Genetic Screening – Nuchal Translucency Screening in Pregnancy


The Society of Obstetricians and Gynaecologists of Canada and the Canadian College of Medical Geneticists recommend that nuchal translucency should only be done where the ultrasound staff is specially trained and accredited to do this procedure. Therefore it is not available in all communities across Canada.1

1Joint SOGC-CCMG Clinical Practice Guideline. No. 261 (Replaces No. 187, February 2007). Prenatal Screening for Fetal Aneuploidy in Singleton Pregnancies. J Obstet Gynaecol Can. 2011;33(7):736–50.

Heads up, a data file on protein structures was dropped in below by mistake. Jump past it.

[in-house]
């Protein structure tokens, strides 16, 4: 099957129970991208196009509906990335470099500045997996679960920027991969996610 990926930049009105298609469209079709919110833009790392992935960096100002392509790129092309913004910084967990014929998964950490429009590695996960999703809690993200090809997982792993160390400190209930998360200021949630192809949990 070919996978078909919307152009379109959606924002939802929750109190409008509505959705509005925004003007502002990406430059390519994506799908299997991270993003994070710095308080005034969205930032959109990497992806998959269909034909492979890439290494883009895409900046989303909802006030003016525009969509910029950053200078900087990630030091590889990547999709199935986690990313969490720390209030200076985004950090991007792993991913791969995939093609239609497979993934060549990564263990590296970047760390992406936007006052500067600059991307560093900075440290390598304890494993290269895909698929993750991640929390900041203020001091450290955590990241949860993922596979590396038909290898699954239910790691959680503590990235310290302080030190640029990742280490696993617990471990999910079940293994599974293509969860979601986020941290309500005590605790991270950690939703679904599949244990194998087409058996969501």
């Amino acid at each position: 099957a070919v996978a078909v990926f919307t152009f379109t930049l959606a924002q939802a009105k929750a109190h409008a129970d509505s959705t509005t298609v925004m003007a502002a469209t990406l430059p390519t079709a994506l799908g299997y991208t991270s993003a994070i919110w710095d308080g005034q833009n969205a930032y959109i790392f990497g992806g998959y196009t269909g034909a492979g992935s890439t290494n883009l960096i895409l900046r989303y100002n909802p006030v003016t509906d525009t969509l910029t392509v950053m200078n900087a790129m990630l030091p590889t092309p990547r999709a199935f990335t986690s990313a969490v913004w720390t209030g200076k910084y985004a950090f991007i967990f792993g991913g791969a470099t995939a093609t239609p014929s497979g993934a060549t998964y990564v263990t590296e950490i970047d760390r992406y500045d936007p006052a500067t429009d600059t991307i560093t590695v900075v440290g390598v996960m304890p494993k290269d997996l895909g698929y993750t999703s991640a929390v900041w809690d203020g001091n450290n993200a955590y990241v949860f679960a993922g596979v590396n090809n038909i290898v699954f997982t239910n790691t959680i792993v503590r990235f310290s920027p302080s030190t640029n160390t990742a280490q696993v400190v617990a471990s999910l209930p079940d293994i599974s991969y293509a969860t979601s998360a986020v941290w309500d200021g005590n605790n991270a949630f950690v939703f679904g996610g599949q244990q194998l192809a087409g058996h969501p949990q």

Nuchal translucency screening uses ultrasound to screen for Down syndrome, other conditions caused by an extra chromosome (trisomy 13 and 18), and congenital heart defects. It is performed between 11 and 14 weeks of pregnancy. When nuchal translucency screening is done with blood tests, the results are more accurate. Because nuchal translucency is a screening procedure, it provides a risk estimate for developing one of the conditions. A follow-up diagnostic test – such as chorionic villus sampling or amniocentesis – confirms the diagnosis.    continued…

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